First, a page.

Oxford Blue

The first leg of this trip to the Trinity conference is over. I ended up having a row of seats to myself on the plane out of New Zealand, so I was able to lie down for much of the flight. Not a lot of real sleep, but I prefer to leave that for the second (longer) flight. Apart from being poked in the leg  and asked to turn off my light because it was keeping some youngster awake in front of me (by a very harried mother of course), the flight was uneventful.

The lounge at Hong Kong airport is quite nice and I had a good shower and felt much more refreshed. Nice to eat some real food – and not airline food. Especially nice when I saw the first meal on the Cathay flight. For some reason they seem to think that uncooked boiled potatoes are low calorie. Mostly they are plain inedible. This time they had a sort of half mashed potatoes and onions slush which I found difficult to differentiate from the fish it was covering. Needless to say, I was delighted I had eaten well at the HK airport and left that meal mostly untouched. A shame really, because Cathay do so much so well…

A reasonable amount of sleep on the second leg. I find it difficult to believe that I can actually get to sleep on planes now. I never used to. However it has left me feeling reasonably ok for the day to travel up to Oxford to see Emily.

I had time to look around Paddington Station  – from where I caught the train to Oxford. This station has a very eclectic mixture of old fashioned and new – all juxtaposed under one roof – or series of roofs. There is a rather barn-like quality about parts of this station with some quite modern sections which contain mostly the shops and cafes which surround the platforms.


Oxford – well don’t go there if you want to look at modern glass and metal buildings. One of the university towns of the world. From the the very moment of arrival, you feel that you are in a place of academia – student cafes, student shops and certainly students abound here. I went to Blackwell’s Music to look at their secondhand music, to find that they do not sell that any more – “but we are having a very good sale on much of our music downstairs”. So trudge down to the second floor to find a few clarinet and saxophone books, written by extremely obscure composers. I doubt any of that would be if use to me – so that was a saving in money at least…..


The open Market (held only on Wednesdays) was interesting. Mostly old collectors items and bric a brac. Then I walked around some of the university precincts, taking a few photos  before meeting Emily for lunch.


These are (form left to right)the Bodleian Library (called “The Bod”). the Oxford version of Venice’s “Bridge of Sighs”, an unnamed monument, (and below) the Museum of Natural History and the Museum Lodge. Also the physics lab where Emily was by chance working at the time.


Oxford---Queens-dining-hallWe had a lovely lunch at a place appropriately called “Quods”, after which I was shown through the hidden delights of Queens College. An extra good treat as it is one of the Colleges which does not open to the public. A Harry Potterish kind of place – with a dining hall almost of the film, with a library full of first edition leather-bound books and creaky stairs, people talking in hushed whispers amid old working  planetary models and globes side by side with modern computer equipment. This is a working place more than a meeting place!!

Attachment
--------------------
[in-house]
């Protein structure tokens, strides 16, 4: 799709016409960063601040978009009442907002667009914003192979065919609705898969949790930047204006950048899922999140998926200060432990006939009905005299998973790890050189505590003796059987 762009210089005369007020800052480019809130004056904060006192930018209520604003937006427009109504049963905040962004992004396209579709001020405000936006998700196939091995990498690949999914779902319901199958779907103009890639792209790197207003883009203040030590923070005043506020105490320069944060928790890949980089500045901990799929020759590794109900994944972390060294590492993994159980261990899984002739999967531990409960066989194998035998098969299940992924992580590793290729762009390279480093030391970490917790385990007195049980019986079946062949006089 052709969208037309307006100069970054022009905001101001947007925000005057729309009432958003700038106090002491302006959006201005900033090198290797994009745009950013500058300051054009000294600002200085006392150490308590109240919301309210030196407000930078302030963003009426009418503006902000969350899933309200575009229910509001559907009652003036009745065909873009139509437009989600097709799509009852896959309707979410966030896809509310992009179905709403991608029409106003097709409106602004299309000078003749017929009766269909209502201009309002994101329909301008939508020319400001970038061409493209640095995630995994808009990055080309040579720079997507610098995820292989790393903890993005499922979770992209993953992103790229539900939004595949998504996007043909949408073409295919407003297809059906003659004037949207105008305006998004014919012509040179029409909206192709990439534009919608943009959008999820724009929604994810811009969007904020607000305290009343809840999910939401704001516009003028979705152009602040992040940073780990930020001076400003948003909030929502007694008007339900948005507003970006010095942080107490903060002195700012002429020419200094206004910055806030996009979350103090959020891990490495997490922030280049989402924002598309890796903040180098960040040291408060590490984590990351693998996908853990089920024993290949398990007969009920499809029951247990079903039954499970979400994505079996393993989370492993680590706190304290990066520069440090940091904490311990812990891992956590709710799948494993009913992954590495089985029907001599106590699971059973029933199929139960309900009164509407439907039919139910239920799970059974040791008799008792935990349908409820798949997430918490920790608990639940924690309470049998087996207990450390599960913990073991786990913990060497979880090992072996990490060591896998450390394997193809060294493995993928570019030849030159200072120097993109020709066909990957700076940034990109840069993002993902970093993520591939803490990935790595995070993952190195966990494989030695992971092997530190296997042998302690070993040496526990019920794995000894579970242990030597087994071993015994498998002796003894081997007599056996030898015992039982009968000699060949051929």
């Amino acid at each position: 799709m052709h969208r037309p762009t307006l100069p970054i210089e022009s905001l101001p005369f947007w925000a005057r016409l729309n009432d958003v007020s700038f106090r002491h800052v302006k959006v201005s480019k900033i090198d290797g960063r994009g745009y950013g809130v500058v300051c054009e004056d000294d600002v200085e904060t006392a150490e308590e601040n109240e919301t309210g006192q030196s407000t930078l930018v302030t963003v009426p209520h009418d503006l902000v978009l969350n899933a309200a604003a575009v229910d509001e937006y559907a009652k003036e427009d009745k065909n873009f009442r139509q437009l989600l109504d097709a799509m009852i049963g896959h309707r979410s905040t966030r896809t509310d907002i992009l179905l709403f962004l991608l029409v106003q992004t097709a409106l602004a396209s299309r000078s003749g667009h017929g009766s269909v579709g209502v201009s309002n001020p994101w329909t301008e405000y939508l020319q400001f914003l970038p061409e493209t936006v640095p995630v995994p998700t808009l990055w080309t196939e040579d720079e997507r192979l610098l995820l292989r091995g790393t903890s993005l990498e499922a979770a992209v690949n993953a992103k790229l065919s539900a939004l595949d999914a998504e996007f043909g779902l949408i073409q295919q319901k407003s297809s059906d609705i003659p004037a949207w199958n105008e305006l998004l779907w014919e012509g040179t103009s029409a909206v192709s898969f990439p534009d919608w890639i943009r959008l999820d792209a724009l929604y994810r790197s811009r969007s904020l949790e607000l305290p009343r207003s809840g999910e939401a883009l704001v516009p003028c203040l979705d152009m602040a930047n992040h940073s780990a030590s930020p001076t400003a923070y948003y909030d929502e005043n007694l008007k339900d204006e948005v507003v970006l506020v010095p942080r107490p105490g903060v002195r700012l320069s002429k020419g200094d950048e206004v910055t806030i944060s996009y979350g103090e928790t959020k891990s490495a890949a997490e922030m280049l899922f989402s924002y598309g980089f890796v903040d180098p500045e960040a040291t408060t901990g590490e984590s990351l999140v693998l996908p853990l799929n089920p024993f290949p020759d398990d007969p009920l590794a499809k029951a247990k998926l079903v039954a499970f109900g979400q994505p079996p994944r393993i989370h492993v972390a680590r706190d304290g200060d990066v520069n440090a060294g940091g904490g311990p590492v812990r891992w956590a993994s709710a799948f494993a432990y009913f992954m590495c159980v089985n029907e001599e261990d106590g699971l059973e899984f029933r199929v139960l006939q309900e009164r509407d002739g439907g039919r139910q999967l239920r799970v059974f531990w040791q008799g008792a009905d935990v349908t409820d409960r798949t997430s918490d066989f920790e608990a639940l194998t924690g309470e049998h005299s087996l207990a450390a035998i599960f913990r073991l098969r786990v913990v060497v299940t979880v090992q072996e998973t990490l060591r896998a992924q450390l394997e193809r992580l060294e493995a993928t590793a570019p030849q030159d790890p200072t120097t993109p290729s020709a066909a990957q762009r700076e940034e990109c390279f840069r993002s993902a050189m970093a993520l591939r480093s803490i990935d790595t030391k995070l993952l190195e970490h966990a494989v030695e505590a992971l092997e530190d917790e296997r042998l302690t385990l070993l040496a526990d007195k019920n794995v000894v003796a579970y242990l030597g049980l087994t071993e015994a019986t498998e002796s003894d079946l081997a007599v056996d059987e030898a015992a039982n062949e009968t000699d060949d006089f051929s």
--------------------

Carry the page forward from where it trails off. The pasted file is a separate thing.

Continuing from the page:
The college Chapel was equally enthralling, with beautiful ceilings and stained glass windows. There is a sense of history and spirituality here. Back out again to the well manicured symmetrically designed quadrangle lawn (aren’t they all?) and then out again through the walls into the “real” world of Oxford.


We wandered down to the covered market where I found a pair of double espresso cups – with a music design. I was tempted to take a photo to put on here, but I think that is tempting fate. If I get them back to NZ safely in one piece, then I will do so  Smile


Back to the station (over the canal), onto the train (still on the day I arrived into London) and back to my hotel briefly before venturing out for a wonderful evening with some friends – meeting at the Thameside Inn ( right beside the Golden Hinds ship on the Thames), close to the Globe theatre. There is a festival of Shakespeare at the Globe this Olympic year in London. All of the Shakespeare plays are being presented in various languages – Swahili, German, Russian, Cantonese….you name it. I forbore to ask if there were one in American…

So a very full day, with a late finish. I am still rather tired today, but am travelling up to Birmingham currently on the train to the Trinity Guildhall conference – the reason I am here after all!

However it was great to see Emily amid all the Oxford Blue

About David Adlam

I am a conductor, composer, clarinettist and examiner for Trinity Guildhall working in Auckland, New Zealand and overseas
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1 Response to Oxford Blue

  1. Claire Scott says:

    What a great start to a great trip. Look forward to reading more.

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